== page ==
Adequate levels of social support can help healthcare workers reduce their stress levels, lowering their risk of burnout.8 While you can’t necessarily change the relationships that your staff has with family and friends, there are a few things you may be able to do to increase their level of social support in the workplace. One option is to establish or strengthen an inter-office network.

For instance, you might set aside time at meetings to discuss how everyone is feeling and find ways to improve job satisfaction. Talk about the issues that are contributing to stress or burnout and work together to resolve them.

Another option is to assign new hires a mentor, giving them someone they can go to with questions and for support. This can help new pharm techs feel not so alone while also giving them someone that is a source of information and encouragement in the workplace.

Improving Workplace Relations

If you were to ask your pharmacy technicians about their co-workers, would they say that these colleagues are supportive and helpful or difficult and hard to get along with? The 2017 study suggests that if they answer the latter, it could be contributing to their feelings of burnout.2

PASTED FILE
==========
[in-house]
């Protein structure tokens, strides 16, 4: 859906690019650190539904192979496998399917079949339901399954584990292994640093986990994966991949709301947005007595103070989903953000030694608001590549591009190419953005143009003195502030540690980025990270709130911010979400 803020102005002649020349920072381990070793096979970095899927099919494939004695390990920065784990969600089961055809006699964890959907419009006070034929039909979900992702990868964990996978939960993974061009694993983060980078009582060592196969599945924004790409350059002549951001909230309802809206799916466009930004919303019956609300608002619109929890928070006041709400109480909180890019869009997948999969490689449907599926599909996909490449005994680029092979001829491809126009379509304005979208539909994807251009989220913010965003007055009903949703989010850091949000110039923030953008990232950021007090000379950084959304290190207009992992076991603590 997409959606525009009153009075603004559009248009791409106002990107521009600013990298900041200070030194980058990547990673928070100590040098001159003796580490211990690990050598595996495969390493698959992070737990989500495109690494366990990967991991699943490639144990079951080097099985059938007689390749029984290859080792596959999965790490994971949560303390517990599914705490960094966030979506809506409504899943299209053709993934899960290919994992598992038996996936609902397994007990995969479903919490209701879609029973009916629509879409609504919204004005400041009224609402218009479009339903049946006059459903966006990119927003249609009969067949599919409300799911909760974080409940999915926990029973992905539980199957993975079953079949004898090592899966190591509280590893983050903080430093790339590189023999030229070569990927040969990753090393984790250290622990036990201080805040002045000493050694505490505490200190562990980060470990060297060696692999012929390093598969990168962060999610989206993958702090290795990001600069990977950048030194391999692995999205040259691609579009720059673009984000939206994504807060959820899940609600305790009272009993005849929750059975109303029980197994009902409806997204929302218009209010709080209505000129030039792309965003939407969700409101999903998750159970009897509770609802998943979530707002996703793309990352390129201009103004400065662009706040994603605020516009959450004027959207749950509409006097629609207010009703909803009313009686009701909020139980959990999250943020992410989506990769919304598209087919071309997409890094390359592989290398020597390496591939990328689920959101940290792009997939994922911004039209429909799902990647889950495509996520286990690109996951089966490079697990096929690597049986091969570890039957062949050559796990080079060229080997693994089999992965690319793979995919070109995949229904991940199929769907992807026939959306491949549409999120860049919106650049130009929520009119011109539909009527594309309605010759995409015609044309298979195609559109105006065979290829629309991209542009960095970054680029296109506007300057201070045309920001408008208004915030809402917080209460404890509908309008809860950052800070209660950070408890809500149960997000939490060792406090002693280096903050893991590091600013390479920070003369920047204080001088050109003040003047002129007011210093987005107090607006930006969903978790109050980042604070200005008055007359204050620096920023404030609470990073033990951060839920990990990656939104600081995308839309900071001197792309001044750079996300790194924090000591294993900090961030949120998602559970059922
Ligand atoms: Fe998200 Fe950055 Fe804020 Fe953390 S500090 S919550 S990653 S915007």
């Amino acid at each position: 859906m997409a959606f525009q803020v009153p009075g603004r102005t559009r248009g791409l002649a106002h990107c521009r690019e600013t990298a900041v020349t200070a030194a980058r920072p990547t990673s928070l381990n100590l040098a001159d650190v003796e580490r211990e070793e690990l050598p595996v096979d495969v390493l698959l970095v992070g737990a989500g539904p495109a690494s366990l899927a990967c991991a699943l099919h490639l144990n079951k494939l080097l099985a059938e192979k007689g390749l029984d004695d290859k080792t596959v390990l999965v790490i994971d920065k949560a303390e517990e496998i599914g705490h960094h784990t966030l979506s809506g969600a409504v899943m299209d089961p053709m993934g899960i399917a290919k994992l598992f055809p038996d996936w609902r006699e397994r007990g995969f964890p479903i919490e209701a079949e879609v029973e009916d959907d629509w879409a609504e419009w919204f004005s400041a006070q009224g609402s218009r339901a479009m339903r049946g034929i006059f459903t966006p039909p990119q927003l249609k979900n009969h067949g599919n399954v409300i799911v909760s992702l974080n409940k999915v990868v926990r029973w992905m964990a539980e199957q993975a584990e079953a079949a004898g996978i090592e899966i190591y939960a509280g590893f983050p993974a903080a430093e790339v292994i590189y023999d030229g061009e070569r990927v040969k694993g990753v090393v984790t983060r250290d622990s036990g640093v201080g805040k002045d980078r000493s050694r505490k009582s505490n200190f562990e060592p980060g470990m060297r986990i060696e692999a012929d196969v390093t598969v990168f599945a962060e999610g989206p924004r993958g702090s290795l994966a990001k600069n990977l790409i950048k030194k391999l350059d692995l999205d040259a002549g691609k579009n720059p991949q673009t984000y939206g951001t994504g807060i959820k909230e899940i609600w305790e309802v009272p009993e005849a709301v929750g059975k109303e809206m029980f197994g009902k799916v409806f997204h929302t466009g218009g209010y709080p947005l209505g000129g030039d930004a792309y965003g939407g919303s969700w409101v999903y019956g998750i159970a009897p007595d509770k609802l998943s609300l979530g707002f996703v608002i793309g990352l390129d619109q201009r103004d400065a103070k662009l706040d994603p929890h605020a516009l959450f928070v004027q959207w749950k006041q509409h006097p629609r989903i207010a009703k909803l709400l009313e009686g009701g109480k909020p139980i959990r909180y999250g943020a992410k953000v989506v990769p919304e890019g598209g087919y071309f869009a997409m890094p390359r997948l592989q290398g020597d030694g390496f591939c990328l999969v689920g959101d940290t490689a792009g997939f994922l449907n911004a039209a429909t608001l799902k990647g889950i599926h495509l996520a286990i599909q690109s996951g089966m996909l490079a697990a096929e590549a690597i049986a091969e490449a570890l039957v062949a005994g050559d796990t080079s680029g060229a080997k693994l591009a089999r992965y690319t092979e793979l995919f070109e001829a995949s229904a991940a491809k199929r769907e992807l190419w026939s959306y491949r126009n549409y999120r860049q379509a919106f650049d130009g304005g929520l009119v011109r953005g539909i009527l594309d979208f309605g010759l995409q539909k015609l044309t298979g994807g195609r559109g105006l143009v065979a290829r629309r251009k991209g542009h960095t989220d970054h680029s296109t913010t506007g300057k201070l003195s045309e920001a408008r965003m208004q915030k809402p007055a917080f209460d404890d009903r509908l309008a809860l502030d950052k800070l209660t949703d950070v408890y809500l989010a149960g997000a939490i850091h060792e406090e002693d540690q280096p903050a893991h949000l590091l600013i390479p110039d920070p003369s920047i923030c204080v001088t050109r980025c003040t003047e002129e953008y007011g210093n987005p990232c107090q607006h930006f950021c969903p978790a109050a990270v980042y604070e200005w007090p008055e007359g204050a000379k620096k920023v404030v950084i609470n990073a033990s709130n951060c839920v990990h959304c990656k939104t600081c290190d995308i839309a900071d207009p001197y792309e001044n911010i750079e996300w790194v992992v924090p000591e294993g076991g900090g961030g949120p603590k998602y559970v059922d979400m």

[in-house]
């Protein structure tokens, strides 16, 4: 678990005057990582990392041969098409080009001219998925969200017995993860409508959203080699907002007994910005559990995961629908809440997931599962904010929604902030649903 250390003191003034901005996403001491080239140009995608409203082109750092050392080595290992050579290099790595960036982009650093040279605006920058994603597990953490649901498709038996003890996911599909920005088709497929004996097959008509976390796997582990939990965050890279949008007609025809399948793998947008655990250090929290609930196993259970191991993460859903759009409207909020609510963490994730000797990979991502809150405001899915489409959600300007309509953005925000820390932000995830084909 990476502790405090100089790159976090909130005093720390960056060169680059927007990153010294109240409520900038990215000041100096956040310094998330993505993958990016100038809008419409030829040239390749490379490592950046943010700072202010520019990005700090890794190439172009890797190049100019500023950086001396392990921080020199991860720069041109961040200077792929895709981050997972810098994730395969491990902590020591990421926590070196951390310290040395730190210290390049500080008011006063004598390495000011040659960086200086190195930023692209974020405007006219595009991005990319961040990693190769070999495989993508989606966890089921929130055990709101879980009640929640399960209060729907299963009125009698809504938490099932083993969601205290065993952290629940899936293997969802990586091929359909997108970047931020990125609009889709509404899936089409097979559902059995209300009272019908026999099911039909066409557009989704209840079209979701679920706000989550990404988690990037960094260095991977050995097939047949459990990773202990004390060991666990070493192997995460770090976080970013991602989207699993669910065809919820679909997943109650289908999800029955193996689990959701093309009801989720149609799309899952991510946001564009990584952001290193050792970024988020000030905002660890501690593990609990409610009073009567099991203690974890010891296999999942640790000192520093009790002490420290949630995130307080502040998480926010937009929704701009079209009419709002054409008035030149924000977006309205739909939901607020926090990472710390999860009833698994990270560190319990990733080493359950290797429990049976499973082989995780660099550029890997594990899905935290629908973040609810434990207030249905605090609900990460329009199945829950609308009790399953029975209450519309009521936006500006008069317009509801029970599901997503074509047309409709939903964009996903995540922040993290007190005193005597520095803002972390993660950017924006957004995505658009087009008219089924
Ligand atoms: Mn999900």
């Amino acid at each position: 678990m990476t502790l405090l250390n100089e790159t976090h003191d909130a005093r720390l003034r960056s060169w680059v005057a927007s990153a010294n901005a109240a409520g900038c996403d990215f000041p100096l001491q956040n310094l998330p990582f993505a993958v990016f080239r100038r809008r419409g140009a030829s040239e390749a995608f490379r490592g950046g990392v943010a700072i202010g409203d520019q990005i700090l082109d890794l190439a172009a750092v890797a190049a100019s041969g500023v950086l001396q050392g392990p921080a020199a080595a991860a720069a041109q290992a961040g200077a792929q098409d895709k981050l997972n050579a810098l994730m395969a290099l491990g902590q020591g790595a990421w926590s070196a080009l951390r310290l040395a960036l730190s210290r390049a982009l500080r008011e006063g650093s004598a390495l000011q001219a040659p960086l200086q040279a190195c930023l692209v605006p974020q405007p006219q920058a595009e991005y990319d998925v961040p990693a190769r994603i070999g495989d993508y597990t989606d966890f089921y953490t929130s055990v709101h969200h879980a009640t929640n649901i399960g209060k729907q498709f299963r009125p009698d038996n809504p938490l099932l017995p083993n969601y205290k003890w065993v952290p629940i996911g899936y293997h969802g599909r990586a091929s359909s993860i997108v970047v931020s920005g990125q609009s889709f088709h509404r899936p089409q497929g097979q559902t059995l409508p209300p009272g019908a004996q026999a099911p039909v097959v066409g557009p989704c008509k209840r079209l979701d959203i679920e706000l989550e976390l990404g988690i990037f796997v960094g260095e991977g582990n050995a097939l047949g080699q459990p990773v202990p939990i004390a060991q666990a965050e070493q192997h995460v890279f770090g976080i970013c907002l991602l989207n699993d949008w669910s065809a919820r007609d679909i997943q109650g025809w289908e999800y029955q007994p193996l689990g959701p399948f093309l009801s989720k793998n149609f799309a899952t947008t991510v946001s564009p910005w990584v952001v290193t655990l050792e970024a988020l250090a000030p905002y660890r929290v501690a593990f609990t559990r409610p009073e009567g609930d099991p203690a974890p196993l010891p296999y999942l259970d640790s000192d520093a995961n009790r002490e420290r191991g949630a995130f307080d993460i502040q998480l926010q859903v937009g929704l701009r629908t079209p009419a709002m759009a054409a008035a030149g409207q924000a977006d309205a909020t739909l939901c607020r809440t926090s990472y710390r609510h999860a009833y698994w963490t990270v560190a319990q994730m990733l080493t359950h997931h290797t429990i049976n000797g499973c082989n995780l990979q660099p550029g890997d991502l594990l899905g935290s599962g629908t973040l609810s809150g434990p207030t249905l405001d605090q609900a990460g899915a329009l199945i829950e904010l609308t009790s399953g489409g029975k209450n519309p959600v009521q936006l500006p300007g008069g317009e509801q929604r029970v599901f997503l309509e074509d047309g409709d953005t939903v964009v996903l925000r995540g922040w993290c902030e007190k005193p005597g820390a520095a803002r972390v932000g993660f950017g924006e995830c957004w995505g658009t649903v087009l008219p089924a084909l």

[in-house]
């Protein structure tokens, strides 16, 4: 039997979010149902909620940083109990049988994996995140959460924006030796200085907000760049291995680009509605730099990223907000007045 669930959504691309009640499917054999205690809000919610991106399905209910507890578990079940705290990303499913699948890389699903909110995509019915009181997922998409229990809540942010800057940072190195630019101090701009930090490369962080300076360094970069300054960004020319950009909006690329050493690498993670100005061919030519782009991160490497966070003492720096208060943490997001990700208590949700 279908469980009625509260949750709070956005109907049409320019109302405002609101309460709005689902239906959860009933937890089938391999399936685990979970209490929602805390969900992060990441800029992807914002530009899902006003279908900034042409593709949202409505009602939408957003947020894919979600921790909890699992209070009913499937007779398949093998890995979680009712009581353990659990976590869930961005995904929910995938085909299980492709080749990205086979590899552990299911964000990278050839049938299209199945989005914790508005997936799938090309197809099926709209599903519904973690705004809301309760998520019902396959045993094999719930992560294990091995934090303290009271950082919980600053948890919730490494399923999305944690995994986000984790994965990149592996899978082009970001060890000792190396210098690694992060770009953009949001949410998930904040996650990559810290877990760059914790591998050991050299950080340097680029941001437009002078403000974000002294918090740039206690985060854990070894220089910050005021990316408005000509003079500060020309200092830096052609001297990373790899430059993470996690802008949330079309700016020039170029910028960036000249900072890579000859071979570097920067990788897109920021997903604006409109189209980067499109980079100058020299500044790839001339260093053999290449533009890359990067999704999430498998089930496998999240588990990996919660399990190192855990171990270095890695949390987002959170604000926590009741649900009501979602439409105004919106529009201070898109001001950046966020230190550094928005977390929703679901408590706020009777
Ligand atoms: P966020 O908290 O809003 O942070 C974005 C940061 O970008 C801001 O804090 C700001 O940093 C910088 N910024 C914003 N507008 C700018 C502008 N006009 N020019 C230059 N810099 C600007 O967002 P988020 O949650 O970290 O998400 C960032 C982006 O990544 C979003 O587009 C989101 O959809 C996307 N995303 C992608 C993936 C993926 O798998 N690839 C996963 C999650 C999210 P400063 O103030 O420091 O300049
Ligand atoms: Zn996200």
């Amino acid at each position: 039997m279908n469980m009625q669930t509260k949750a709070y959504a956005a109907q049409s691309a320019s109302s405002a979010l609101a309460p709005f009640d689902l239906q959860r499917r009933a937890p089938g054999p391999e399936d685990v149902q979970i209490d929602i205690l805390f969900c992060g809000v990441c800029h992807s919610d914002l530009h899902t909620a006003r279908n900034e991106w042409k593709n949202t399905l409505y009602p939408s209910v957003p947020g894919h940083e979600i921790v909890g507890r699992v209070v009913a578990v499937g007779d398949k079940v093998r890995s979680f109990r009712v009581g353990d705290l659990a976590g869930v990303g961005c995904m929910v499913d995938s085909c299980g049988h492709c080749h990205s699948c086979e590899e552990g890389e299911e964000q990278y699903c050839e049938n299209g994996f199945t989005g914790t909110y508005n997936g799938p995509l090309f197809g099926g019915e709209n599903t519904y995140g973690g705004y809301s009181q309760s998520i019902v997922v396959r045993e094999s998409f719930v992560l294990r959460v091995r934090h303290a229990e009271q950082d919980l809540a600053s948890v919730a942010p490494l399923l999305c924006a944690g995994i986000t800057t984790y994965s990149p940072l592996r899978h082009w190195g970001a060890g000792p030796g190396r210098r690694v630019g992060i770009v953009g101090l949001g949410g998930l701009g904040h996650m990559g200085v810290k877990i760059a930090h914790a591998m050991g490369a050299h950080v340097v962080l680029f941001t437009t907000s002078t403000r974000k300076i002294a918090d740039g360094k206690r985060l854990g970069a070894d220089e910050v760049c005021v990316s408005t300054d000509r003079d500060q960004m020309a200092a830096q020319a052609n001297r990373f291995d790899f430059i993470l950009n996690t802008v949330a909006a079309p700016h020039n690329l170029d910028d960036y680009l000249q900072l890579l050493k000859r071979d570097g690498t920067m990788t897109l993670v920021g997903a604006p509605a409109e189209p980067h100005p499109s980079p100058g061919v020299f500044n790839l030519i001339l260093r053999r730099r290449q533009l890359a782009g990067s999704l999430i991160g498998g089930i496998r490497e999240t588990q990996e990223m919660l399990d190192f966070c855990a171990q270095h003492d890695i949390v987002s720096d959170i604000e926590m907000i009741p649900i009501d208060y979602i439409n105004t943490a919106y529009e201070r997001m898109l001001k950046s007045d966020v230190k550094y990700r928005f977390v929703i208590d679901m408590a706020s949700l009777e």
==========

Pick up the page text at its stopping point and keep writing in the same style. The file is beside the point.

Improving workplace relationships might involve creating more of a team environment in which every member is valued and appreciated. Enable staff to give others recognition in the employee newsletter when they do something notable or go above and beyond. Help them learn to recognize and foster team members’ strengths, thereby improving interpersonal relations.

Reduce Burnout, Improve Retention

By taking actions to reduce pharmacy tech burnout, it can help improve retention. Instead of your staff looking for a way out, they can feel satisfied in their role and look forward to a long career with your healthcare organization.

1 American Pharmacists Association. APhA: Pharmacist Burnout Hits Breaking Point, Impacting Patient Safety.

2 Vermeulen L, et al. ASHP Foundation Pharmacy Forecast 2019: Strategic Planning Advice for Pharmacy Departments in Hospitals and Health Systems.

3 Jones GM, et al. Factors Associated with Burnout Among US Hospital Clinical Pharmacy Practitioners: Results of a Nationwide Pilot Survey. Hospital Pharmacy.

4 American Pharmacists Association. The Pharmacist’s Guide to Recognizing and Preventing Burnout.

5 Indeed. What To Do When You Are Feeling Incompetent at Work.

6 Abram M, Jacobowitz W. Resilience and Burnout in Healthcare Students and Inpatient Psychiatric Nurses: A Between-Groups Study of Two Populations.

7 Doheny K. Building Resilience: Helping Workers Handle Stress for the Long Haul. SHRM.

8 Wolff M. The Influence of Social Support and Physical Activity on Employee Job Stress, Burnout and Well-Being in the Healthcare Industry.